Offering employees in-office perks like unlimited vacation or free lunch may attract talent, but it doesn’t necessarily lead to an engaged workforce. According to research conducted by The Muse, 35% of those polled would prefer a better boss over free snacks, fewer emails, or even a private office.
Office perks are increasingly ubiquitous, like the Starbucks College Achievement Plan, or wellness plans like Facebook’s. Despite the expanding creativity of employee benefits packages, employee turnover still runs rampant in companies where leadership falls short.
This goes beyond fun perks in the office, too. More than 1 in 4 employees would even trade a better boss over a $5,000 pay raise, according to a study by Randstad US.
A study by Dale Carnegie Training found that 88% of employees value a boss who listens to them, yet only 66% of them said their managers do.
The culture you create or the culture you destroy will determine the success of your business.
Employees who believe their managers can name their strengths are 71% more likely to feel engaged and energized by their work, according to a 2015 study by The VIA Institute on Character.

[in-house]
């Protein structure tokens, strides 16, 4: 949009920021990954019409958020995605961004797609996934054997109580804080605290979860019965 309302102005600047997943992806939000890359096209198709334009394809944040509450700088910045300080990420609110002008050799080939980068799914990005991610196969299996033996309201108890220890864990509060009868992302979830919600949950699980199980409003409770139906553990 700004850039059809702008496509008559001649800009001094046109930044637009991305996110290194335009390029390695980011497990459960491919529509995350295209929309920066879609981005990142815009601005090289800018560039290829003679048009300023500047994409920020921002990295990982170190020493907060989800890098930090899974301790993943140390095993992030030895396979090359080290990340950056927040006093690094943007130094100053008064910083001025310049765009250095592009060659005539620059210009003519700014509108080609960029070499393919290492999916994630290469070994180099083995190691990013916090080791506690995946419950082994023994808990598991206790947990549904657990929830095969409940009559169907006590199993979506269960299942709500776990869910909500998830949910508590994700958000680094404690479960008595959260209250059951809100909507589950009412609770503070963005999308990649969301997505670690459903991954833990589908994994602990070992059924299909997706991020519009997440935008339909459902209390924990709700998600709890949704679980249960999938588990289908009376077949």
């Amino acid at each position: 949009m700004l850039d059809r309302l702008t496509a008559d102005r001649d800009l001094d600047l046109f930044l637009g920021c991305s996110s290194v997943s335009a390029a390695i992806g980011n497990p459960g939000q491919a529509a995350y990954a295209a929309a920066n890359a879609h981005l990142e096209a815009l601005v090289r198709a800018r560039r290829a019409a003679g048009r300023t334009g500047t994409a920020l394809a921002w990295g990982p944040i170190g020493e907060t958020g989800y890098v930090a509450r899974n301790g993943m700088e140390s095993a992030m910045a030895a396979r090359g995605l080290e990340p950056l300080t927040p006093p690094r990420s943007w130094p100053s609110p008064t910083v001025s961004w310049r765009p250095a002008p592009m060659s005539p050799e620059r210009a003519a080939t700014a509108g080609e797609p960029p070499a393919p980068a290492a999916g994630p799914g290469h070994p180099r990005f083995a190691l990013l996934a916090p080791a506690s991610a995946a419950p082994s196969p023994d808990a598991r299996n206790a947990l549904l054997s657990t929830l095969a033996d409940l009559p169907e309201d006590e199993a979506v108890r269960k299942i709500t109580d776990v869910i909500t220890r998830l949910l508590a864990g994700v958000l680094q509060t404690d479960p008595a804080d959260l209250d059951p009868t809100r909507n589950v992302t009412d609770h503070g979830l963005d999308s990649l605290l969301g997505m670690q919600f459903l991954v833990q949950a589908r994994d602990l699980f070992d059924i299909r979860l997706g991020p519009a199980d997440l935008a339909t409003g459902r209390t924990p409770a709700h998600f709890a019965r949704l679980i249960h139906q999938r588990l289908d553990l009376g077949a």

Leaders who rethink benefits and toss together a sparkling hiring package, but forget to engage and empower employees on a daily basis will likely find themselves with disengaged employees and high turnover. What could be the reason for all of this? Employees want better bosses even in an office stocked with free lunch, a kegerator, and unlimited vacation?
Yes, people want come to work knowing they are making a difference with their work. They want to add value to their organizations, and want to be valued as a member of the team. An employee-employer relationship based on open communication can help close the disconnect that stifles employee satisfaction. Everything from weekly check-ins to establishing a feedback system are simple ways to improve employee trust and happiness in the workplace. Ask for regular feedback from your employees to avoid miscommunication.
Encourage your employees to be honest with you on things like workload and job satisfaction to ensure they are working to their highest potential, and happily so. As an employer, take the initiative to seek out feedback so that your employees, in turn, return the favor.
"Employees are more satisfied with their job and more likely to stay when their leaders are honest, trustworthy and true to their beliefs," says Joe Hart, CEO of Dale Carnegie Training.
Company culture is a critical factor considered by job seekers that differentiates companies and aligns them with the right type of employee. People are just that–people. Perks and salary alone will not set your organization apart from one with honest, engaged managers and transparent leadership teams.